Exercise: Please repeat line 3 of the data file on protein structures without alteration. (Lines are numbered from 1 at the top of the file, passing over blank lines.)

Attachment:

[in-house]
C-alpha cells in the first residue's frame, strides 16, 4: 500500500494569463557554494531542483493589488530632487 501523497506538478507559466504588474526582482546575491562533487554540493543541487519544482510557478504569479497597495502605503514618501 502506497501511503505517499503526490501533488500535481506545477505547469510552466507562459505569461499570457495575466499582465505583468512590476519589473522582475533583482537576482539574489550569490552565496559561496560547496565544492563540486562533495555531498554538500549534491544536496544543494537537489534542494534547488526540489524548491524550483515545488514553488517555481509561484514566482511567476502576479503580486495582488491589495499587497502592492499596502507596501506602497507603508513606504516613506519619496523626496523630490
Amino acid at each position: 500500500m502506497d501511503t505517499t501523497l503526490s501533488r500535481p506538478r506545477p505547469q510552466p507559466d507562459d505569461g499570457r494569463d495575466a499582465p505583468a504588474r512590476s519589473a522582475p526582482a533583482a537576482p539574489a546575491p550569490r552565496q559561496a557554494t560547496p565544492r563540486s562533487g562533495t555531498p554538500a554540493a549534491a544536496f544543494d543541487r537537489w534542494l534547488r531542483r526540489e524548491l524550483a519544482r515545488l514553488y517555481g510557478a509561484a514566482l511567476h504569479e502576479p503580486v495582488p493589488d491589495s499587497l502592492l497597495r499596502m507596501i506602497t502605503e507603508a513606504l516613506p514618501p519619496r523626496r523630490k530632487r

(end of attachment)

Amino acid at each position: 500500500m502506497d501511503t505517499t501523497l503526490s501533488r500535481p506538478r506545477p505547469q510552466p507559466d507562459d505569461g499570457r494569463d495575466a499582465p505583468a504588474r512590476s519589473a522582475p526582482a533583482a537576482p539574489a546575491p550569490r552565496q559561496a557554494t560547496p565544492r563540486s562533487g562533495t555531498p554538500a554540493a549534491a544536496f544543494d543541487r537537489w534542494l534547488r531542483r526540489e524548491l524550483a519544482r515545488l514553488y517555481g510557478a509561484a514566482l511567476h504569479e502576479p503580486v495582488p493589488d491589495s499587497l502592492l497597495r499596502m507596501i506602497t502605503e507603508a513606504l516613506p514618501p519619496r523626496r523630490k530632487r